PS2 is looking to be $39.99, Wii $49.99
Is there a website?
Just click right here! for the official US website: http://www.sakurawars.us/
Can I please see what the game looks like in motion?
Here’s a trailer:
NEW! English Trailer!
NEW: US Trailer! http://www.sakurawars.us/movie_hres.html
Credits go to RurouniZel and his post in Neogaf.
Last edited by Mauru; 2009-12-05 at 13:32.
|2009-03-14, 12:44||Link #4|
Is this actually confirmed no dobnt? Cause I will only truly become excited when I hear a release date...
But once it's confirmed that it's localized no doubt then all I got to say is.....
Still...I would have preferred they started off with the PS2 Sakura Taisen 1 remake, but I can understand why they felt to start with Sakura Taisen V. I pray that this does well so we can get the other games as well.
|2009-03-14, 21:27||Link #5|
Join Date: Feb 2007
With today's economy, I wouldn't count on anything until an official announcement is made.
|2009-05-11, 12:53||Link #9|
Join Date: Feb 2008
Last edited by Mauru; 2009-05-11 at 15:16.
|2009-05-11, 15:17||Link #13|
Join Date: Feb 2008
Sakura Taisen 5 is the only one I haven't played.
So I am really excited about this.
In the recent poll in famitsu, Sakura Taisen, is the most wanted sequel of all time in japan:
1 Sakura Taisen (aka Sakura Wars) Sega
2 Shenmue Sega
3 Okami Capcom
4 Gotchaforce Capcom
5 Xenogears Square Enix
6 Breath of Fire Capcom
7 Rockman Dash (aka Mega Man Legends) Capcom
8 Ogre Battle Square Enix
9 Chikyuu Boueigun (aka Earth Defence Force) D3
10 Kowloon’s Gate Sony Music Entertainment
11 Shinobido Spike
12 Demon’s Souls SCEJ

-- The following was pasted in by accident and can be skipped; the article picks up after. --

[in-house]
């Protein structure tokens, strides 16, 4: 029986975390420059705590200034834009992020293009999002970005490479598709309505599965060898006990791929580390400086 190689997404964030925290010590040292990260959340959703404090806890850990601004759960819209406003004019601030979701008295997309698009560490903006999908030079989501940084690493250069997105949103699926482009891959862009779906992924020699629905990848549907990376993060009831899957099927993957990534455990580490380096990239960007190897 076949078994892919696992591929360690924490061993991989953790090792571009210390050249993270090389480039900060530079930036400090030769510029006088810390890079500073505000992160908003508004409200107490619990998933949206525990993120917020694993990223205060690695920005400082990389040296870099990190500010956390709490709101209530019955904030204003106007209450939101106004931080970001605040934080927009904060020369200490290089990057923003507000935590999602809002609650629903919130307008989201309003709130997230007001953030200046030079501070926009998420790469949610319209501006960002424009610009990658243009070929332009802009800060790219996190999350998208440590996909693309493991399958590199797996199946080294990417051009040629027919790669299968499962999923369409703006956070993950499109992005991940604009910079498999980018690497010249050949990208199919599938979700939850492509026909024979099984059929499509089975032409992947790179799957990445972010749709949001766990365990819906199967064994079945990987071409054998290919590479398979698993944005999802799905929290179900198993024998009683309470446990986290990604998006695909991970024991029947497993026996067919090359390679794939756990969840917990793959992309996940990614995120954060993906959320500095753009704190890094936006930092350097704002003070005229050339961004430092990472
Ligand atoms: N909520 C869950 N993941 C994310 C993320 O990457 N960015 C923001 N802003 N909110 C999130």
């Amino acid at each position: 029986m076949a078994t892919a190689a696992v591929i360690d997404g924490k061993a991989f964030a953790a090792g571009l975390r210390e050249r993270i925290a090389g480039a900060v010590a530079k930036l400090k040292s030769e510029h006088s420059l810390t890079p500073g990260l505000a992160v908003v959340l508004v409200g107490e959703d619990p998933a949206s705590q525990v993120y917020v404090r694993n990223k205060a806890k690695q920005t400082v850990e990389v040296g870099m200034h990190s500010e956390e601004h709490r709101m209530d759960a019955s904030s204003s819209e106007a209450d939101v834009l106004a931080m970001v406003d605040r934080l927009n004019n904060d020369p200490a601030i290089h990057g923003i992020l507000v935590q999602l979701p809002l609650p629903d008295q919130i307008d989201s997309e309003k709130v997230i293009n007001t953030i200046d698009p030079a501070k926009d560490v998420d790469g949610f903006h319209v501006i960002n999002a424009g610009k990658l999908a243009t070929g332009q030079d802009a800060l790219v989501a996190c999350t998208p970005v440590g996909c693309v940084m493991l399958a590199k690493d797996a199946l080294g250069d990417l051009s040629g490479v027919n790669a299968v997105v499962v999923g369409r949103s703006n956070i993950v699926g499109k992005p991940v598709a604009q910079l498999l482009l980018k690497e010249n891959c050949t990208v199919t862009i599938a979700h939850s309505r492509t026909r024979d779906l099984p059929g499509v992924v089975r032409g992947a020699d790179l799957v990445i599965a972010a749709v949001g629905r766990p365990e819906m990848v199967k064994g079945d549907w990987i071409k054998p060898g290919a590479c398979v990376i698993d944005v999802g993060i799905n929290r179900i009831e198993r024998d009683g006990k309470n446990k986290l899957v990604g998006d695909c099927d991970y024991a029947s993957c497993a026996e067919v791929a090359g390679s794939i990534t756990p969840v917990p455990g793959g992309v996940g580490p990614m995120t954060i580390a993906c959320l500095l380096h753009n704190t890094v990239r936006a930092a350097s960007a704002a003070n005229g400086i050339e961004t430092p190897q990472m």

13 Rockman X (aka Mega Man X) Capcom
14 Chrono Square Enix
15 Z.O.E Konami
16 Mother Nintendo
17 Romancing SaGa Square Enix
18 Senjou no Valkyria (aka Valkyria Chronicles) Sega
19 Justice Gakuen Capcom
20 Medarot Imagineer
21 Subarashiki Kono Sekai (aka The World Ends With You) Square Enix
22 Shadow Hearts Aruze
23 Ore no Shikabane o Koete Yuke SCEJ
24 Panzer Dragoon Sega
25 Baten Kaitos Bandai Namco
26 Infinite Undiscovery Square Enix
27 Lost Odyssey Microsoft
28 Wild Arms SCEJ
29 OZ Konami
30 Jet Set Radio Sega
31 Dewprism Square Enix
32 Ougon no Taiyou (aka Golden Sun) Nintendo
33 Another Century’s Episode Bandai Namco
33 Estopolis Denki (aka Lufia) Taito
33 Fire Pro Wrestling Spike
36 Biohazard Outbreak Capcom
37 Eternal Arcadia (aka Skies of Arcadia) Sega
38 Shirokishi Monogatari: Inishie no Kodou (aka White Knight Chronicles) SCEJ
39 Panzer Front Enterbrain
40 Seiken Densetsu Square Enix
41 Front Mission Square Enix
42 Grandia Game Arts / Square Enix
43 Arc The Lad SCEJ
44 Bullet Witch AQ Interactive
45 Racing Lagoon Square Enix
46 Drag-On Dragoon Square Enix
47 Panekit SCEJ
48 Metal Wolf Chaos From Software
49 Tokimeki Memorial Konami
50 Famicom Tantei Kurabu Nintendo
This show's the great popularity sakura taisen has in japan. Hopefully Sakura Taisen 6 is created someday, famitsu readers want it.
Last edited by Mauru; 2009-05-11 at 18:35.
|2009-05-12, 12:58||Link #15|
Join Date: Dec 2005
Location: Mt. Ordeals
I for one am pumped for this game, if it weren't for the fact that NISAmerica's track record of late isn't exactly the greatest. From untranslated blocks of text to game crashing bugs that wasn't in the original, I sure hope NISAmerica kicks up to gear with Sakura Taisen V. I've heard nothing but great praises of it, from Famitsu's 37/40 to RPGFan's import review of 90%, and I expect nothing less from the localized version. This is your chance for get back some points from me, NISAmerica!
And being slightly off topic...
|2009-05-12, 17:46||Link #16|
Join Date: Feb 2008
I believe realizing it for the Wii was a smart step that NISA took. The Wii doesn't have lots of rpgs and much less RPG’s with dating sim elements.
If persona 3 was successful, wish follows a similar game play that sakura taisen uses, I am hoping it will do fine.
Also Sakura Taisen was the first game to combine dating sim elements and rpg ones, Persona 3, Luminous Arc, Riviera etc.. all those games followed. Sakura Taisen is a great franchise in Japan I just hope it does well in USA too.
|2009-05-12, 18:32||Link #18|
Join Date: Feb 2008
|2009-05-12, 20:02||Link #19|
Join Date: Feb 2007
|2009-05-12, 21:18||Link #20|
Join Date: Feb 2008
Also you can infer that if Sakura Taisen was in the top of the list, we can tell that there still a very strong Sakura Taisen fanbase in japan.